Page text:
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Celebrities Gone Wild
By Joe Bouchard
Published: 04/04/2016

Handcuffs The following is an installment in "The Bouchard 101", a series featuring "Ice Breaker's" designed to promote training awareness and capabilities in the corrections industry.

Just as the sun rises in the east each day, there is an immutable pattern that we cannot ignore. Celebrities will get in trouble. Still, despite what some see as the predictable self-destruction, not all famous persons become incarcerated. Yet, there is a lot of attention poured over the airwaves by the media when certain celebrities fall from grace. Can corrections professionals and students benefit from this phenomenon through training?

Instructors can make a PowerPoint presentation whose contents are mug shot images of arrested celebrities. There is a veritable smorgasbord of famous mug shots to be seen online. They are there for the taking (with proper citations, of course).

Set up the animation on the slideshow so that the photograph is displayed first and that the name will appear with the click of the mouse button. Ask the class to identify the person in the mug shot. Once the class has had a chance to answer, click the mouse to reveal the identity.

You should have about twenty different celebrities presented in this way. Again, online choices are vast, so there is no worry about a lack of material. Here are some tips for selection:
  • Mix old with new. For example, in 2014, Justin Bieber is a new entry to this dubious group. Charlie Sheen is an older entry. The variety is good, as it will touch more elements of the audience.
  • Infamous works, too. For example, Tonya Harding was not initially as famous as she would become after the clubbing incident on Nancy Kerrigan.
  • Do not limit it to Hollywood personalities. Sports figures are well represented in this niche.
  • Throw in a tough one every now and again. For example, younger audiences might not know comedian George Carlin from his mug shot.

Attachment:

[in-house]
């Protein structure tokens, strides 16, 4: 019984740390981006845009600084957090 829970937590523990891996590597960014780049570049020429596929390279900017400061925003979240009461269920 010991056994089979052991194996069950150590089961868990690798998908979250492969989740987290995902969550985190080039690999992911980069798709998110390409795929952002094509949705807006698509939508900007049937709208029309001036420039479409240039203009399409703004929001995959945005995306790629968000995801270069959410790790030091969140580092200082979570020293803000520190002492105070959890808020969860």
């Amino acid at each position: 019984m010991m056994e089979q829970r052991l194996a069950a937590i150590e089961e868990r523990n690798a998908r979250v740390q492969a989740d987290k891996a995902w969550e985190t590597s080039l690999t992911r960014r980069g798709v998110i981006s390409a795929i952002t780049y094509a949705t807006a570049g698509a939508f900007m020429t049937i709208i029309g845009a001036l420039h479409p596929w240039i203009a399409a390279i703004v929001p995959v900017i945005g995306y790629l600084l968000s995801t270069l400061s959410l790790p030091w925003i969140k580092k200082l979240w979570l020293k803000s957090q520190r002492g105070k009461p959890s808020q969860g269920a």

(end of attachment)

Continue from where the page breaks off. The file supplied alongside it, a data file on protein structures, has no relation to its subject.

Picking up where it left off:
After the slide show, pass a work sheet to each person. You can also break the class into teams for a quicker turn around. (See sample work sheet following the descriptive part of this exercise.) The work sheet lists each celebrity that was shown on the slideshow along with two questions.
  1. What is his or her claim to fame?
  2. What is the crime?
Some of the answers may have already been discussed during the PowerPoint presentation. I believe that the facilitator should allow this, as one might hear interesting theories and gossip about the celebrity in question. The observant participants will have these answers filed away and ready to write on the work sheet.

Another option is to have participants answer these questions through the internet at a later time.

This exercise can inspire discussions on equity of treatment, burdens of celebrity offenders on an institution and staff, the psychology of fame, and the necessity of protective custody.

Love them, hate them, or shrouded in cultivated indifference, corrections professionals have to occasionally answer the unique challenges posed by celebrity offenders. And when a famous person is on the wrong side of the law, corrections almost always receives more attention from the public than usual.

CELEBRITIES GONE WILD WORK SHEET
  1. Nick Nolte
    1. What is his or her claim to fame?
    2. What is the crime?
  2. Robert Downey Jr.
    1. What is his or her claim to fame?
    2. What is the crime?
  3. Bruno Mars
    1. What is his or her claim to fame?
    2. What is the crime?
  4. Amanda Bynes
    1. What is his or her claim to fame?
    2. What is the crime?
  5. Tonya Harding
    1. What is his or her claim to fame?
    2. What is the crime?
  6. Snooki
    1. What is his or her claim to fame?
    2. What is the crime?
  7. Charlie Sheen
    1. What is his or her claim to fame?
    2. What is the crime?
  8. Billy Joe Armstrong
    1. What is his or her claim to fame?
    2. What is the crime?
  9. Anna Nicole Smith
    1. What is his or her claim to fame?
    2. What is the crime?
  10. George Carlin
    1. What is his or her claim to fame?
    2. What is the crime?
  11. Justin Bieber
    1. What is his or her claim to fame?
    2. What is the crime?
  12. Ozzy Osbourne
    1. What is his or her claim to fame?
    2. What is the crime?
  13. Tim Allen
    1. What is his or her claim to fame?
    2. What is the crime?
  14. Jack Kervorkian
    1. What is his or her claim to fame?
    2. What is the crime?
  15. Paris Hilton
    1. What is his or her claim to fame?
    2. What is the crime?
  16. Don Vito
    1. What is his or her claim to fame?
    2. What is the crime?
  17. Lindsey Lohan
    1. What is his or her claim to fame?
    2. What is the crime?
  18. Michael Jackson
    1. What is his or her claim to fame?
    2. What is the crime?
  19. Vince Vaughn
    1. What is his or her claim to fame?
    2. What is the crime?
  20. Rick Springfield
    1. What is his or her claim to fame?
    2. What is the crime?


Joe Bouchard is a Librarian employed with the Michigan Department of Corrections and a collaborator with The International Association of Correctional Training Personnel (IACTP). He is also the author of “IACTP’s Corrections Icebreakers: The Bouchard 101, 2014”. The installments in this series include his opinions. The agency for which he works is not in any way responsible for the content or accuracy of this material, and the views are those of the contributor and not necessarily those of the agency. While some material is influenced by other works, all of the icebreakers have been developed by Joe Bouchard.

Visit the Joe Bouchard page

Other articles by Bouchard:


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